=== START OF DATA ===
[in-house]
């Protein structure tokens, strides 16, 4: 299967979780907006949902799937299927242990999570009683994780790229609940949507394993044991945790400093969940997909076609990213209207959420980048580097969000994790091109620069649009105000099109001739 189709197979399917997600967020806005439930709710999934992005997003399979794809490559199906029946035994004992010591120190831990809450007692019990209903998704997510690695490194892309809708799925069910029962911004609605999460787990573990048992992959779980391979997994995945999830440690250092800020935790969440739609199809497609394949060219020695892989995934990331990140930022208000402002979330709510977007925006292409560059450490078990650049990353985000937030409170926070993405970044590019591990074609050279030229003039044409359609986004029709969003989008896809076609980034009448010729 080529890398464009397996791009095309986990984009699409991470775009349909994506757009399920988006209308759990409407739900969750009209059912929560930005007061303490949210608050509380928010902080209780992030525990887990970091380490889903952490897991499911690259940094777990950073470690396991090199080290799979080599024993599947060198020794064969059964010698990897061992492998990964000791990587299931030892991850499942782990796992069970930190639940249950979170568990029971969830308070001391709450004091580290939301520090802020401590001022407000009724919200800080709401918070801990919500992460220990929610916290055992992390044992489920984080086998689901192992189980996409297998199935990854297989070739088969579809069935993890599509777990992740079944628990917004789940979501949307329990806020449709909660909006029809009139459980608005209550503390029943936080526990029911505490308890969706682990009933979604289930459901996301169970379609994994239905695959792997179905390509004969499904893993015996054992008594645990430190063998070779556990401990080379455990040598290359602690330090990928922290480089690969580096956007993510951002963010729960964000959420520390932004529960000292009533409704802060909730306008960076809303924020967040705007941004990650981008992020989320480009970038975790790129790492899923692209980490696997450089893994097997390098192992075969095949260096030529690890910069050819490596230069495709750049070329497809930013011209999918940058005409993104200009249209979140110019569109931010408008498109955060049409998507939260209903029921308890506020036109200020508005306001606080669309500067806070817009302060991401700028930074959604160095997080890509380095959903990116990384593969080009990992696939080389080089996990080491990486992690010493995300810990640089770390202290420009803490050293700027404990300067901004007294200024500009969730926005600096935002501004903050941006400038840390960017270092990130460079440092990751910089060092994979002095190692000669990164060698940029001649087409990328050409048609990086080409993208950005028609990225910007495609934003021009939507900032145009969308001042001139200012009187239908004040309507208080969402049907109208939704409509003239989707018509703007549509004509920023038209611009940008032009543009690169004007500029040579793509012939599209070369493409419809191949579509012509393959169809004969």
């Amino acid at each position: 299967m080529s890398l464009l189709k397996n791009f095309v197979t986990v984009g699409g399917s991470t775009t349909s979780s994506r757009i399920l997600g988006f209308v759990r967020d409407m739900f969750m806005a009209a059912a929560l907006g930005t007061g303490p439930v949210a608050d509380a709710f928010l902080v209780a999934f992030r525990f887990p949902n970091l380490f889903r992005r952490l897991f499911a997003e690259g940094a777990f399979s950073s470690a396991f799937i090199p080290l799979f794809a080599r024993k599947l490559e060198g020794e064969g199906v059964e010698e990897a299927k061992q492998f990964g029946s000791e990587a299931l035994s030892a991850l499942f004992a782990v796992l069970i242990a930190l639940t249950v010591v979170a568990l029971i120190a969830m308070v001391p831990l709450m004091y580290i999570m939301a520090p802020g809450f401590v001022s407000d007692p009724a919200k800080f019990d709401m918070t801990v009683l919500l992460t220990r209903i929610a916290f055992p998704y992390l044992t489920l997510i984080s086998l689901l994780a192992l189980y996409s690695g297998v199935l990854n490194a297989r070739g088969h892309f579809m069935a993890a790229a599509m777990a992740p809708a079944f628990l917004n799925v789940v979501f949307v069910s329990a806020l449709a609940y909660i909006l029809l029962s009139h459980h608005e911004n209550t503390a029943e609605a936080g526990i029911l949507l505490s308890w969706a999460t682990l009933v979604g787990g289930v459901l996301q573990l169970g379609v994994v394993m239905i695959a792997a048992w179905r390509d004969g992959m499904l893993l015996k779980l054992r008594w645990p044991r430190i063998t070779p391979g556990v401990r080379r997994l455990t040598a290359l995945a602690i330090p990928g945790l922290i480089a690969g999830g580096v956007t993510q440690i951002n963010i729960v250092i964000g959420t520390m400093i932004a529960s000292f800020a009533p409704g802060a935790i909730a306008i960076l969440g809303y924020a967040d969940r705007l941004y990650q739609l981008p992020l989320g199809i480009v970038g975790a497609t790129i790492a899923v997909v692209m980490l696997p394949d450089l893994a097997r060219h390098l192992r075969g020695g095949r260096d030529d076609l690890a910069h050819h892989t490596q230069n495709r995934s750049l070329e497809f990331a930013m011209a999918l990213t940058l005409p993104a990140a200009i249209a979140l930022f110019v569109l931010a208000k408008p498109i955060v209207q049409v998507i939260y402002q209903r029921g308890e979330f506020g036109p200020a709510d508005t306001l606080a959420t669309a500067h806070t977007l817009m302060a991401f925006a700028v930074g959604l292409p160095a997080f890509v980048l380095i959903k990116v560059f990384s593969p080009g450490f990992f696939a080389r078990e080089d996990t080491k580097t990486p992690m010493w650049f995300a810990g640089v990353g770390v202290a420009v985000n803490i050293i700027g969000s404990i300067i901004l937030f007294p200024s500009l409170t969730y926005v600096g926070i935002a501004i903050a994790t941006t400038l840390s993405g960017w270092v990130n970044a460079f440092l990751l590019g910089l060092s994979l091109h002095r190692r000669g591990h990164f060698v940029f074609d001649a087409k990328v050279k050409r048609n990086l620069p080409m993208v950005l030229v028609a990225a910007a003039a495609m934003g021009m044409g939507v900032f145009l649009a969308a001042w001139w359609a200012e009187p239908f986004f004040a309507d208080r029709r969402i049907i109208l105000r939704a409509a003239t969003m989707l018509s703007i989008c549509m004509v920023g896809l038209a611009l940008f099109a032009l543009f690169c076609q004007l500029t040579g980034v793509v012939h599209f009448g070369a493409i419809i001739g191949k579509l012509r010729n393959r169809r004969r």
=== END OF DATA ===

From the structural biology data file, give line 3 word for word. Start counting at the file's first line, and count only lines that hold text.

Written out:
């Amino acid at each position: 299967m080529s890398l464009l189709k397996n791009f095309v197979t986990v984009g699409g399917s991470t775009t349909s979780s994506r757009i399920l997600g988006f209308v759990r967020d409407m739900f969750m806005a009209a059912a929560l907006g930005t007061g303490p439930v949210a608050d509380a709710f928010l902080v209780a999934f992030r525990f887990p949902n970091l380490f889903r992005r952490l897991f499911a997003e690259g940094a777990f399979s950073s470690a396991f799937i090199p080290l799979f794809a080599r024993k599947l490559e060198g020794e064969g199906v059964e010698e990897a299927k061992q492998f990964g029946s000791e990587a299931l035994s030892a991850l499942f004992a782990v796992l069970i242990a930190l639940t249950v010591v979170a568990l029971i120190a969830m308070v001391p831990l709450m004091y580290i999570m939301a520090p802020g809450f401590v001022s407000d007692p009724a919200k800080f019990d709401m918070t801990v009683l919500l992460t220990r209903i929610a916290f055992p998704y992390l044992t489920l997510i984080s086998l689901l994780a192992l189980y996409s690695g297998v199935l990854n490194a297989r070739g088969h892309f579809m069935a993890a790229a599509m777990a992740p809708a079944f628990l917004n799925v789940v979501f949307v069910s329990a806020l449709a609940y909660i909006l029809l029962s009139h459980h608005e911004n209550t503390a029943e609605a936080g526990i029911l949507l505490s308890w969706a999460t682990l009933v979604g787990g289930v459901l996301q573990l169970g379609v994994v394993m239905i695959a792997a048992w179905r390509d004969g992959m499904l893993l015996k779980l054992r008594w645990p044991r430190i063998t070779p391979g556990v401990r080379r997994l455990t040598a290359l995945a602690i330090p990928g945790l922290i480089a690969g999830g580096v956007t993510q440690i951002n963010i729960v250092i964000g959420t520390m400093i932004a529960s000292f800020a009533p409704g802060a935790i909730a306008i960076l969440g809303y924020a967040d969940r705007l941004y990650q739609l981008p992020l989320g199809i480009v970038g975790a497609t790129i790492a899923v997909v692209m980490l696997p394949d450089l893994a097997r060219h390098l192992r075969g020695g095949r260096d030529d076609l690890a910069h050819h892989t490596q230069n495709r995934s750049l070329e497809f990331a930013m011209a999918l990213t940058l005409p993104a990140a200009i249209a979140l930022f110019v569109l931010a208000k408008p498109i955060v209207q049409v998507i939260y402002q209903r029921g308890e979330f506020g036109p200020a709510d508005t306001l606080a959420t669309a500067h806070t977007l817009m302060a991401f925006a700028v930074g959604l292409p160095a997080f890509v980048l380095i959903k990116v560059f990384s593969p080009g450490f990992f696939a080389r078990e080089d996990t080491k580097t990486p992690m010493w650049f995300a810990g640089v990353g770390v202290a420009v985000n803490i050293i700027g969000s404990i300067i901004l937030f007294p200024s500009l409170t969730y926005v600096g926070i935002a501004i903050a994790t941006t400038l840390s993405g960017w270092v990130n970044a460079f440092l990751l590019g910089l060092s994979l091109h002095r190692r000669g591990h990164f060698v940029f074609d001649a087409k990328v050279k050409r048609n990086l620069p080409m993208v950005l030229v028609a990225a910007a003039a495609m934003g021009m044409g939507v900032f145009l649009a969308a001042w001139w359609a200012e009187p239908f986004f004040a309507d208080r029709r969402i049907i109208l105000r939704a409509a003239t969003m989707l018509s703007i989008c549509m004509v920023g896809l038209a611009l940008f099109a032009l543009f690169c076609q004007l500029t040579g980034v793509v012939h599209f009448g070369a493409i419809i001739g191949k579509l012509r010729n393959r169809r004969r």